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Most skin cancers are locally destructive cancerous (malignant) growth of the skin. They originate from the cells of the epidermis, the superficial layer of the skin. Unlike cutaneous malignant melanoma, the vast majority of these sorts of skin cancers rarely spread to other parts of the body (metastasize) and become life-threatening.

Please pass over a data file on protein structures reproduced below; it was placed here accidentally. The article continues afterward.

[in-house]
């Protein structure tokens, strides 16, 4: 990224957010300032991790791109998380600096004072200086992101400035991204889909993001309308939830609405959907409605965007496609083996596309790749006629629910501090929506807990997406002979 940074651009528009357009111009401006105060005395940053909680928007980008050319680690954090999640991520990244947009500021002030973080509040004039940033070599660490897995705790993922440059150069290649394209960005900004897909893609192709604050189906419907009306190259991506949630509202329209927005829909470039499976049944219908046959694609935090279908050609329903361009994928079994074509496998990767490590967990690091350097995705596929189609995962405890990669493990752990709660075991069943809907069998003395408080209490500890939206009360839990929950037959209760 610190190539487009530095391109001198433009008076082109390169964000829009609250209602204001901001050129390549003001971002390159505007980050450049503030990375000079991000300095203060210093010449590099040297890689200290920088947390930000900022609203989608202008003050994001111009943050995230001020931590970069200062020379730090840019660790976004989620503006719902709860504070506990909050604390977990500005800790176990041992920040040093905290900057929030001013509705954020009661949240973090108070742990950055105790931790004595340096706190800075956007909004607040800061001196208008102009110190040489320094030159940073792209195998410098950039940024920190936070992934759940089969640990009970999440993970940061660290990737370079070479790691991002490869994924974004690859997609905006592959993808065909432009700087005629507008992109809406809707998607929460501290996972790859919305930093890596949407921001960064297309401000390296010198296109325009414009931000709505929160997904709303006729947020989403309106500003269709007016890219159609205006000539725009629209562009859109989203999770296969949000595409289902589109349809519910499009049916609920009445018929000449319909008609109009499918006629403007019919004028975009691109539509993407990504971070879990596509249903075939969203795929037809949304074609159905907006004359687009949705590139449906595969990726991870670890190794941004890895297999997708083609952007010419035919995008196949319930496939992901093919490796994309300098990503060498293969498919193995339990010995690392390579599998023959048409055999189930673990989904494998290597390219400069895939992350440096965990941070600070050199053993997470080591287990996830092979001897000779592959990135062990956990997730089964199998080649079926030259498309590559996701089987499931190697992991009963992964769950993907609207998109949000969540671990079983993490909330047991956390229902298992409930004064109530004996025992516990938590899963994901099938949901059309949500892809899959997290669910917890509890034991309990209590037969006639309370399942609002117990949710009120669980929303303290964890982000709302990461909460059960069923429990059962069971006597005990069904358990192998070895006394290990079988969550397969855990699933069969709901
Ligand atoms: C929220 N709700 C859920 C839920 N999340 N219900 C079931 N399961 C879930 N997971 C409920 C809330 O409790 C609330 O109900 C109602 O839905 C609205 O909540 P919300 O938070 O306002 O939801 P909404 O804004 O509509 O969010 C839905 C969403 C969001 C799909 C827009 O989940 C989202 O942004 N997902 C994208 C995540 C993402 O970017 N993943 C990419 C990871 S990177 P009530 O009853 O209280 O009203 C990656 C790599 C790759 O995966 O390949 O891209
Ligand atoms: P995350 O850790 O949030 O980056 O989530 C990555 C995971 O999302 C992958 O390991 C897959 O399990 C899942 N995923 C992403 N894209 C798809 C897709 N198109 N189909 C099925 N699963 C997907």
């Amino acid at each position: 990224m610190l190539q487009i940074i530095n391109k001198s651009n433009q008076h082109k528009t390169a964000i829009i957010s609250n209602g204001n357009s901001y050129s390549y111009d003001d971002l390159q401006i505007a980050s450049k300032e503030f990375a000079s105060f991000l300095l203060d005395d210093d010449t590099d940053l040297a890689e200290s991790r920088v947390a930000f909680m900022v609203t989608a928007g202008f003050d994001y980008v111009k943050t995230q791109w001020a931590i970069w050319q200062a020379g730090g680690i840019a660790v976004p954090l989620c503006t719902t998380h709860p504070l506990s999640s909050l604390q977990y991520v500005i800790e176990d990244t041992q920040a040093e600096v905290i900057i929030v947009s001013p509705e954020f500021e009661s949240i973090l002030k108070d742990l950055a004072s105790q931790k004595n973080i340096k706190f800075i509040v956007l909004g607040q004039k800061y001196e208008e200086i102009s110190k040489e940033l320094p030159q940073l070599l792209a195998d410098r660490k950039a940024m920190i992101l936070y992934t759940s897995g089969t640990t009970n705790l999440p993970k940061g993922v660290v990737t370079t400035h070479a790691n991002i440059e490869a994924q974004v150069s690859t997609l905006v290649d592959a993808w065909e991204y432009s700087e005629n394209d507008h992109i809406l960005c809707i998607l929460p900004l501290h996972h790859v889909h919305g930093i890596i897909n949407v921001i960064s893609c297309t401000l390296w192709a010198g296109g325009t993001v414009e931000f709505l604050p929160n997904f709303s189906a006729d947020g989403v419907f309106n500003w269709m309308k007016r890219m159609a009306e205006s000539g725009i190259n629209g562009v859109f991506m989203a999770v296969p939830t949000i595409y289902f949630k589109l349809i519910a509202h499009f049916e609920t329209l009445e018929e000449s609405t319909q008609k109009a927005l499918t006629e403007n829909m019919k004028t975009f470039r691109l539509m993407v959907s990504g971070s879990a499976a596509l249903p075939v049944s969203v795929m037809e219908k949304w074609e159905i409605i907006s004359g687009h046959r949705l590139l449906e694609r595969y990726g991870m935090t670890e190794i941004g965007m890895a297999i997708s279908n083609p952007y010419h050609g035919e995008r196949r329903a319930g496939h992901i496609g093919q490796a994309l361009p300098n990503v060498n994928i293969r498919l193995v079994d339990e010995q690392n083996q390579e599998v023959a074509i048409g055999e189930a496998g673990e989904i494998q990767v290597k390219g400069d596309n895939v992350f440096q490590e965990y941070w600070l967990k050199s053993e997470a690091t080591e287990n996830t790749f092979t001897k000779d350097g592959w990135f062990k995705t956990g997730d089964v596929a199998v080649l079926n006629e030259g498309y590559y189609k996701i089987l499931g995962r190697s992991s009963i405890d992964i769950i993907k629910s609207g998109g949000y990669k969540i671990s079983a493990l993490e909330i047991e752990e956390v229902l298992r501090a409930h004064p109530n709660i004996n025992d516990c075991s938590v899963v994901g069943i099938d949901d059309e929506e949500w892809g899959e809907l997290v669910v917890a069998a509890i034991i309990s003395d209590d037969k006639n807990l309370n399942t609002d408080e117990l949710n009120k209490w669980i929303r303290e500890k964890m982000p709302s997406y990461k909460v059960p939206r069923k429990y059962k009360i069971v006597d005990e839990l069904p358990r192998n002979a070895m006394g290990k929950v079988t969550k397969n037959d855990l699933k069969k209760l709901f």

There are three major types of skin cancer: (1) basal cell carcinoma (the most common), (2) squamous cell carcinoma (the second most common), which originate from skin cells, and (3) melanoma, which originates from the pigment-producing skin cells (melanocytes) but is less common, though more dangerous, than the first two varieties. Other rare forms of skin cancer include lymphomas, Merkel cell cancers, and cancers of other tissue in the skin, including sarcomas as well as hair and sweat gland tumors. In this article, we will only be reviewing the most common forms of cancers, basal cell carcinoma and squamous cell carcinoma.
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